Though it’s said Nashville is a ten-year town, Josh Mirenda may be the poster child for the opposite experience: sometimes, it just clicks. After graduating from Belmont University, Mirenda—who was on track to attend med school—decided to give songwriting a try for six full months, hoping it might work as a career. Six months to the day from that decision, he received his first publishing offer.
From there, his career skyrocketed: his first cut was Dierks Bentley’s “Somewhere On A Beach,” which not only was a single, but was a two-week #1 and became the tour name for Bentley’s dates that summer. Since then, he’s had hits like “Girl Like You” and “They Don’t Know” with Jason Aldean, and his solo music has over 20 million plays on Spotify.
For the latest in our ‘Words from the Pros’ column, in which industry veterans share advice on a specific piece of navigating the music industry, Mirenda writes in his own words what it’s like having that kind of success out of the gate, and discusses the mental game required in reaching that #1 spot again.
There can be a lot of pressure that comes along with being a writer. The pressure of having your first cut, first single, first #1 and then the pressure of following up with more hits. I definitely experienced a good amount of pressure and anxiety before my first #1. The pressure didn’t come from my publisher or come from my family, instead I put all of the stress on myself. What I have come to realize after a couple hit songs is this… after we (the writers) write the best song we can and it gets cut… we have done our job. We have no control over what happens after that. You can pray, you can fast, you can try to make deals with the big man upstairs but once that song gets turned in and cut you have done your job.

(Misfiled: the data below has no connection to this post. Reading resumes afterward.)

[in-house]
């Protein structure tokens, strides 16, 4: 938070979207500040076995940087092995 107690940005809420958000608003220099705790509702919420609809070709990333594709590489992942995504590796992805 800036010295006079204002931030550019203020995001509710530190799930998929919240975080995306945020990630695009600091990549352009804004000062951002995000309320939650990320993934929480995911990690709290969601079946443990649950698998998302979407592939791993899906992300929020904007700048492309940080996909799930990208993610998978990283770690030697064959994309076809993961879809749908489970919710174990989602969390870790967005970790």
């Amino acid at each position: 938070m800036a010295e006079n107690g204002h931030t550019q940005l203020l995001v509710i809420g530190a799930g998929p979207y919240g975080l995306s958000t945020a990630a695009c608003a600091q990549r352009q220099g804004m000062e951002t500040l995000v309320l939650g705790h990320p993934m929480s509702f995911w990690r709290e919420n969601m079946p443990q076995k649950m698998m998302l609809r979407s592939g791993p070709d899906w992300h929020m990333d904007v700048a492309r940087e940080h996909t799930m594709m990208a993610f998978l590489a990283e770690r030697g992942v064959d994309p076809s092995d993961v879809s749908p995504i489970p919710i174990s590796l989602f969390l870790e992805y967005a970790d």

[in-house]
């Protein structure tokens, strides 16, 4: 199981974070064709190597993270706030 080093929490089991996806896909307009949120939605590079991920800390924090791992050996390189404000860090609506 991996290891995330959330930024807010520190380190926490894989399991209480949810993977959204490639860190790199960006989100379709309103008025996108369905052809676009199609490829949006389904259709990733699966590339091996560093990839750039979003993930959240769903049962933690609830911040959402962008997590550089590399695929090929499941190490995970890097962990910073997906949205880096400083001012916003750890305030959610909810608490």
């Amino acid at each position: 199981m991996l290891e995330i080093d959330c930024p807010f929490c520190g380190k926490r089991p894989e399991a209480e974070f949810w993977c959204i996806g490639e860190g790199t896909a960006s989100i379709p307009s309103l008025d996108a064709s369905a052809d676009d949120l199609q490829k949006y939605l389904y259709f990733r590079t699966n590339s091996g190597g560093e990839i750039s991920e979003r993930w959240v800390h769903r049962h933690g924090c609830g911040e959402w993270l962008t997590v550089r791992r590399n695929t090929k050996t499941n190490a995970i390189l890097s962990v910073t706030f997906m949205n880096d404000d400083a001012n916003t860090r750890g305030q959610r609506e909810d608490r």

My mental approach after having some success is a little different than it was on day one as a writer. At this point in the game, I still feel pressure and I think everyone does. If you don’t feel anything, this isn’t the career for you, but the pressure is different. To some degree after a #1 song you feel like you have “proved” yourself as a writer in town. It’s easier to get in the room with big names. You now have a direct relationship with artists which means you can get them songs easier. The struggle of getting or keeping a publishing deal goes away… but one is never enough.
Having a #1 song is the best feeling in the world as a writer. Watching your song climb the chart is a rush. Standing on stage at your number one party and being able to recognize the people that helped put you on that stage is one of the biggest moments of your career. The only problem with that is once that moment is gone, once your song loses its bullet and starts the descent down the chart, once your song is replaced by the next #1 a week or two later… you can’t forget the feeling you had. You know you can do it because you have done it before, so you show up every day at 11am and write.
I wish I could give the golden nugget of advice on how to keep those hits coming, but I’m still trying to figure it out. I do know the more you write the better you get. The more you get in the room with people who are better than you, the more you learn. Your ideas become more focused, your melodies sound better, your phrasing becomes more interesting and you come to realize what song has a chance of “making it” and what doesn’t. At the end of the day we all have to remember why we got into songwriting. It wasn’t for money, it wasn’t for fame. We got into songwriting because we are creators. My advice to anyone out there chasing down their first hit or trying to follow up their most recent is this… don’t forget why you started writing in the first place and just show up. Every day, every write, every time… show up.
— Josh Mirenda